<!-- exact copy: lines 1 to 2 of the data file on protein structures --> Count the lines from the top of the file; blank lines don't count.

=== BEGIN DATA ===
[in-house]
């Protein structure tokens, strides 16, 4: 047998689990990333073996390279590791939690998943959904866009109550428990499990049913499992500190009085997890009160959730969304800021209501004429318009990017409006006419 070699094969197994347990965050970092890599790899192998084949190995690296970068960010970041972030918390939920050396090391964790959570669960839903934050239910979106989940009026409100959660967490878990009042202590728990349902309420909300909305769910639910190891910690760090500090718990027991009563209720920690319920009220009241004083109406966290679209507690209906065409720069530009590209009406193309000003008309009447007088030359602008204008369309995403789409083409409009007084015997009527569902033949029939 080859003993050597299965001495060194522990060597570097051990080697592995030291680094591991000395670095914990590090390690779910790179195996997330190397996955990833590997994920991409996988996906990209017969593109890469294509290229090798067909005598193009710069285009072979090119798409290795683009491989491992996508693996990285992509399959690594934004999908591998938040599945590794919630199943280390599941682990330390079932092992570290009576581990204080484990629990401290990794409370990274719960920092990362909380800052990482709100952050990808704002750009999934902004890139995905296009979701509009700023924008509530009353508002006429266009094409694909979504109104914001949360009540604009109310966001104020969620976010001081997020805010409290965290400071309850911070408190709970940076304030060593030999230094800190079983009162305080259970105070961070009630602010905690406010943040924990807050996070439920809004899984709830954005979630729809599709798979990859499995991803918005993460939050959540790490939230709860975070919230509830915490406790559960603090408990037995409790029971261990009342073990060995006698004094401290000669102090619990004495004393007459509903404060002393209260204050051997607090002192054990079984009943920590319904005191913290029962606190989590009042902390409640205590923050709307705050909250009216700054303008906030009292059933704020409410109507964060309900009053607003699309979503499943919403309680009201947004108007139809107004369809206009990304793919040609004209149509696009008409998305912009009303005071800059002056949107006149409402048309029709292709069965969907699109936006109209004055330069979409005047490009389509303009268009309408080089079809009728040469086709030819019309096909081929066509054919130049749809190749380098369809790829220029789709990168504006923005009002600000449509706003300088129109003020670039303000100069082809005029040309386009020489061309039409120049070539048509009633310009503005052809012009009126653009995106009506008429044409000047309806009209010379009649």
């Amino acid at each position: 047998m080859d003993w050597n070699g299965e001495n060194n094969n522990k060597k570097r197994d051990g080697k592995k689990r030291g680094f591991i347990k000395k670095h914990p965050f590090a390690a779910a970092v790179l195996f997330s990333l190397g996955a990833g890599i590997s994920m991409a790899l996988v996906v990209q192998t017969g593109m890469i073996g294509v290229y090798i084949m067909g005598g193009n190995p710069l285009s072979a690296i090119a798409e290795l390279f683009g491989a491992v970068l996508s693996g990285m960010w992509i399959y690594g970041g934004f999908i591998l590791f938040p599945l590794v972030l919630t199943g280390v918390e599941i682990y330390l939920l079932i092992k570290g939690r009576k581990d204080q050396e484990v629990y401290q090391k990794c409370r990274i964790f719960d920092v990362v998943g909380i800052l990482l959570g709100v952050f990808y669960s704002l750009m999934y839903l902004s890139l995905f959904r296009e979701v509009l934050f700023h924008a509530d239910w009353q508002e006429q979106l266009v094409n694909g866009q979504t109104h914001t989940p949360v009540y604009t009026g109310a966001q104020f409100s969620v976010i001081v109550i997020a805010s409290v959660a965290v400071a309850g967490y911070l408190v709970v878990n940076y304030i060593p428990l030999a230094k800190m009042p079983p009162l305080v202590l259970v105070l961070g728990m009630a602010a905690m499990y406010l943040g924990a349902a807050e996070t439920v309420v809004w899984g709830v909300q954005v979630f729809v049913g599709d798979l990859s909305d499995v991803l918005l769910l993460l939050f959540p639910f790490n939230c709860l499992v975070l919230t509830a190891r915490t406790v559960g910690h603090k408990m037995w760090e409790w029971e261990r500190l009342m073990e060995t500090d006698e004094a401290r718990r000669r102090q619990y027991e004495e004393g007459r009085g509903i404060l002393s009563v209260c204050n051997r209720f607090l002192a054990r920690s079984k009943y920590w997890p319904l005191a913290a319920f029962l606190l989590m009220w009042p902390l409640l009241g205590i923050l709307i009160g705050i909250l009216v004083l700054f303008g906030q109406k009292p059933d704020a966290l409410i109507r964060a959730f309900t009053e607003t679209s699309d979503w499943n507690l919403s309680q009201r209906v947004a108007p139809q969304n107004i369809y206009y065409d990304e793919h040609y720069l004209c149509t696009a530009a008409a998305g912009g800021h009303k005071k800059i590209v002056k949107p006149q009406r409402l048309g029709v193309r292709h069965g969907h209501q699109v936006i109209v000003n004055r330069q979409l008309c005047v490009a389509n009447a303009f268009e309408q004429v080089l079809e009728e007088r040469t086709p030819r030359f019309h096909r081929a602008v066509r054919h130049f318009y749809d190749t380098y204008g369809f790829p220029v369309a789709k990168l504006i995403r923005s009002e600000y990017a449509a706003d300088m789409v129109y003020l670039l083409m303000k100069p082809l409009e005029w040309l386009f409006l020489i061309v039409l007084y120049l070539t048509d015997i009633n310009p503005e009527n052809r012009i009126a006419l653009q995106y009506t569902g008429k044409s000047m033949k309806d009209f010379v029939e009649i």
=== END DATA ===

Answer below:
[in-house]
């Protein structure tokens, strides 16, 4: 047998689990990333073996390279590791939690998943959904866009109550428990499990049913499992500190009085997890009160959730969304800021209501004429318009990017409006006419 070699094969197994347990965050970092890599790899192998084949190995690296970068960010970041972030918390939920050396090391964790959570669960839903934050239910979106989940009026409100959660967490878990009042202590728990349902309420909300909305769910639910190891910690760090500090718990027991009563209720920690319920009220009241004083109406966290679209507690209906065409720069530009590209009406193309000003008309009447007088030359602008204008369309995403789409083409409009007084015997009527569902033949029939 080859003993050597299965001495060194522990060597570097051990080697592995030291680094591991000395670095914990590090390690779910790179195996997330190397996955990833590997994920991409996988996906990209017969593109890469294509290229090798067909005598193009710069285009072979090119798409290795683009491989491992996508693996990285992509399959690594934004999908591998938040599945590794919630199943280390599941682990330390079932092992570290009576581990204080484990629990401290990794409370990274719960920092990362909380800052990482709100952050990808704002750009999934902004890139995905296009979701509009700023924008509530009353508002006429266009094409694909979504109104914001949360009540604009109310966001104020969620976010001081997020805010409290965290400071309850911070408190709970940076304030060593030999230094800190079983009162305080259970105070961070009630602010905690406010943040924990807050996070439920809004899984709830954005979630729809599709798979990859499995991803918005993460939050959540790490939230709860975070919230509830915490406790559960603090408990037995409790029971261990009342073990060995006698004094401290000669102090619990004495004393007459509903404060002393209260204050051997607090002192054990079984009943920590319904005191913290029962606190989590009042902390409640205590923050709307705050909250009216700054303008906030009292059933704020409410109507964060309900009053607003699309979503499943919403309680009201947004108007139809107004369809206009990304793919040609004209149509696009008409998305912009009303005071800059002056949107006149409402048309029709292709069965969907699109936006109209004055330069979409005047490009389509303009268009309408080089079809009728040469086709030819019309096909081929066509054919130049749809190749380098369809790829220029789709990168504006923005009002600000449509706003300088129109003020670039303000100069082809005029040309386009020489061309039409120049070539048509009633310009503005052809012009009126653009995106009506008429044409000047309806009209010379009649």